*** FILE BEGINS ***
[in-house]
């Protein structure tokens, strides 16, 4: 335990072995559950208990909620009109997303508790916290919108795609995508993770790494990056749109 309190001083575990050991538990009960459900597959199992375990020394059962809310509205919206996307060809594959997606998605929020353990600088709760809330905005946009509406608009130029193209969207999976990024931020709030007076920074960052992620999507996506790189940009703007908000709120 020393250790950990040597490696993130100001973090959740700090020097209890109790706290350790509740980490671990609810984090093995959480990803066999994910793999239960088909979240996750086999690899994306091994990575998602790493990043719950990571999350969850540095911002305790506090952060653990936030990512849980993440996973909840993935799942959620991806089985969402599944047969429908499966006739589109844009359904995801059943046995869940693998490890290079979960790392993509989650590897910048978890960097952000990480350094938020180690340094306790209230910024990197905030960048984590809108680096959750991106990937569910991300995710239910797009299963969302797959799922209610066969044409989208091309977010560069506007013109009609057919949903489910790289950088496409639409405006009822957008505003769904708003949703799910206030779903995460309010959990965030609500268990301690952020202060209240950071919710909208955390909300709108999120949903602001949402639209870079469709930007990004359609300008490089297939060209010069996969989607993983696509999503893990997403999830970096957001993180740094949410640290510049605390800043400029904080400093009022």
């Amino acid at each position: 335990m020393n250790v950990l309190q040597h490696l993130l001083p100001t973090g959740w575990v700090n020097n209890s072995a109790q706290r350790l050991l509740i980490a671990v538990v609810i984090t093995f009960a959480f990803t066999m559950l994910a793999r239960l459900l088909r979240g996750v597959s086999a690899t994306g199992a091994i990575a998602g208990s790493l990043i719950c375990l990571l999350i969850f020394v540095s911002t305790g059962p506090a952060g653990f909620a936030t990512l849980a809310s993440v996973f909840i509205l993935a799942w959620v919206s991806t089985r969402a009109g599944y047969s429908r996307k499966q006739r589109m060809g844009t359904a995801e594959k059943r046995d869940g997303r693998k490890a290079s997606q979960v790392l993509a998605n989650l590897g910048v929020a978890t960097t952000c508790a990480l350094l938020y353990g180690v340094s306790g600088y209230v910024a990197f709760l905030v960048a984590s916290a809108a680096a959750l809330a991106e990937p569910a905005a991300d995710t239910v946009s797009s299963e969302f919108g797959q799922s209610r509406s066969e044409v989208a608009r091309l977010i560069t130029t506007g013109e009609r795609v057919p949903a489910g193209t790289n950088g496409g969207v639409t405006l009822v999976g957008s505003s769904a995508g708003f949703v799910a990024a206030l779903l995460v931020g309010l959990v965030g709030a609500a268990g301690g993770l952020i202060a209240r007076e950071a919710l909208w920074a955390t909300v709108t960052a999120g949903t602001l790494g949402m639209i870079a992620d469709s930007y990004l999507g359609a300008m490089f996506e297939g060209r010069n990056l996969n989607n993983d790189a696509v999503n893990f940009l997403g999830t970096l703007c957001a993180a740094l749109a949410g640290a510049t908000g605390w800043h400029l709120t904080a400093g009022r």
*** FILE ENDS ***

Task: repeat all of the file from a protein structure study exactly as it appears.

[in-house]
């Protein structure tokens, strides 16, 4: 335990072995559950208990909620009109997303508790916290919108795609995508993770790494990056749109 309190001083575990050991538990009960459900597959199992375990020394059962809310509205919206996307060809594959997606998605929020353990600088709760809330905005946009509406608009130029193209969207999976990024931020709030007076920074960052992620999507996506790189940009703007908000709120 020393250790950990040597490696993130100001973090959740700090020097209890109790706290350790509740980490671990609810984090093995959480990803066999994910793999239960088909979240996750086999690899994306091994990575998602790493990043719950990571999350969850540095911002305790506090952060653990936030990512849980993440996973909840993935799942959620991806089985969402599944047969429908499966006739589109844009359904995801059943046995869940693998490890290079979960790392993509989650590897910048978890960097952000990480350094938020180690340094306790209230910024990197905030960048984590809108680096959750991106990937569910991300995710239910797009299963969302797959799922209610066969044409989208091309977010560069506007013109009609057919949903489910790289950088496409639409405006009822957008505003769904708003949703799910206030779903995460309010959990965030609500268990301690952020202060209240950071919710909208955390909300709108999120949903602001949402639209870079469709930007990004359609300008490089297939060209010069996969989607993983696509999503893990997403999830970096957001993180740094949410640290510049605390800043400029904080400093009022």
């Amino acid at each position: 335990m020393n250790v950990l309190q040597h490696l993130l001083p100001t973090g959740w575990v700090n020097n209890s072995a109790q706290r350790l050991l509740i980490a671990v538990v609810i984090t093995f009960a959480f990803t066999m559950l994910a793999r239960l459900l088909r979240g996750v597959s086999a690899t994306g199992a091994i990575a998602g208990s790493l990043i719950c375990l990571l999350i969850f020394v540095s911002t305790g059962p506090a952060g653990f909620a936030t990512l849980a809310s993440v996973f909840i509205l993935a799942w959620v919206s991806t089985r969402a009109g599944y047969s429908r996307k499966q006739r589109m060809g844009t359904a995801e594959k059943r046995d869940g997303r693998k490890a290079s997606q979960v790392l993509a998605n989650l590897g910048v929020a978890t960097t952000c508790a990480l350094l938020y353990g180690v340094s306790g600088y209230v910024a990197f709760l905030v960048a984590s916290a809108a680096a959750l809330a991106e990937p569910a905005a991300d995710t239910v946009s797009s299963e969302f919108g797959q799922s209610r509406s066969e044409v989208a608009r091309l977010i560069t130029t506007g013109e009609r795609v057919p949903a489910g193209t790289n950088g496409g969207v639409t405006l009822v999976g957008s505003s769904a995508g708003f949703v799910a990024a206030l779903l995460v931020g309010l959990v965030g709030a609500a268990g301690g993770l952020i202060a209240r007076e950071a919710l909208w920074a955390t909300v709108t960052a999120g949903t602001l790494g949402m639209i870079a992620d469709s930007y990004l999507g359609a300008m490089f996506e297939g060209r010069n990056l996969n989607n993983d790189a696509v999503n893990f940009l997403g999830t970096l703007c957001a993180a740094l749109a949410g640290a510049t908000g605390w800043h400029l709120t904080a400093g009022r």